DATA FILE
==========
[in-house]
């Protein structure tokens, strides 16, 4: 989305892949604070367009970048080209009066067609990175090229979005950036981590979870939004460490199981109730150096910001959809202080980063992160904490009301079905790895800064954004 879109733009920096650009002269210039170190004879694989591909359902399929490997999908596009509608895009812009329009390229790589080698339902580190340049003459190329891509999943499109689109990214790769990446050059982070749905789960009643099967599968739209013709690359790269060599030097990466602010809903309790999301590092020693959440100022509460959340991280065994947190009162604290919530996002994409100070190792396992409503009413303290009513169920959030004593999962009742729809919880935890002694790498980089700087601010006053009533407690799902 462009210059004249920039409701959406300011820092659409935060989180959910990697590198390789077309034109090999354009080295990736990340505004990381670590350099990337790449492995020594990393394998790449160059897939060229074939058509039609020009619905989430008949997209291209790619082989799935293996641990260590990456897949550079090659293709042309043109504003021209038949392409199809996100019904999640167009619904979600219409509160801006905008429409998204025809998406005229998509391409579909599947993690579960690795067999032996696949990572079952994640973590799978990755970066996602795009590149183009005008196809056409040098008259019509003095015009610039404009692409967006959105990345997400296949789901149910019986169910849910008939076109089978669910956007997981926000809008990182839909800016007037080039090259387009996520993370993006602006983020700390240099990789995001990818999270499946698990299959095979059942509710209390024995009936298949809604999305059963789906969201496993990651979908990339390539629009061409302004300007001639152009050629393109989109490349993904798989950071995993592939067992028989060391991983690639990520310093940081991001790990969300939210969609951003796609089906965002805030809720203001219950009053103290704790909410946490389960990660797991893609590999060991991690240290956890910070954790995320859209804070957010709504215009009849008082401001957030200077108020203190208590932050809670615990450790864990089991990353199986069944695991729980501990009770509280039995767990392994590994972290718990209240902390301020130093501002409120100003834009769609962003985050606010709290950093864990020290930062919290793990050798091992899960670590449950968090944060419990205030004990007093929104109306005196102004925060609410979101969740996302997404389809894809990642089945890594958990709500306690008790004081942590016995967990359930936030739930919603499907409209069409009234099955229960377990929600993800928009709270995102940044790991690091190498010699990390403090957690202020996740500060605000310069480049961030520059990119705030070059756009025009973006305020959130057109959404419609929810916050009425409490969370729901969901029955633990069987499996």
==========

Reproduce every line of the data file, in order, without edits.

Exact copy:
[in-house]
């Protein structure tokens, strides 16, 4: 989305892949604070367009970048080209009066067609990175090229979005950036981590979870939004460490199981109730150096910001959809202080980063992160904490009301079905790895800064954004 879109733009920096650009002269210039170190004879694989591909359902399929490997999908596009509608895009812009329009390229790589080698339902580190340049003459190329891509999943499109689109990214790769990446050059982070749905789960009643099967599968739209013709690359790269060599030097990466602010809903309790999301590092020693959440100022509460959340991280065994947190009162604290919530996002994409100070190792396992409503009413303290009513169920959030004593999962009742729809919880935890002694790498980089700087601010006053009533407690799902 462009210059004249920039409701959406300011820092659409935060989180959910990697590198390789077309034109090999354009080295990736990340505004990381670590350099990337790449492995020594990393394998790449160059897939060229074939058509039609020009619905989430008949997209291209790619082989799935293996641990260590990456897949550079090659293709042309043109504003021209038949392409199809996100019904999640167009619904979600219409509160801006905008429409998204025809998406005229998509391409579909599947993690579960690795067999032996696949990572079952994640973590799978990755970066996602795009590149183009005008196809056409040098008259019509003095015009610039404009692409967006959105990345997400296949789901149910019986169910849910008939076109089978669910956007997981926000809008990182839909800016007037080039090259387009996520993370993006602006983020700390240099990789995001990818999270499946698990299959095979059942509710209390024995009936298949809604999305059963789906969201496993990651979908990339390539629009061409302004300007001639152009050629393109989109490349993904798989950071995993592939067992028989060391991983690639990520310093940081991001790990969300939210969609951003796609089906965002805030809720203001219950009053103290704790909410946490389960990660797991893609590999060991991690240290956890910070954790995320859209804070957010709504215009009849008082401001957030200077108020203190208590932050809670615990450790864990089991990353199986069944695991729980501990009770509280039995767990392994590994972290718990209240902390301020130093501002409120100003834009769609962003985050606010709290950093864990020290930062919290793990050798091992899960670590449950968090944060419990205030004990007093929104109306005196102004925060609410979101969740996302997404389809894809990642089945890594958990709500306690008790004081942590016995967990359930936030739930919603499907409209069409009234099955229960377990929600993800928009709270995102940044790991690091190498010699990390403090957690202020996740500060605000310069480049961030520059990119705030070059756009025009973006305020959130057109959404419609929810916050009425409490969370729901969901029955633990069987499996």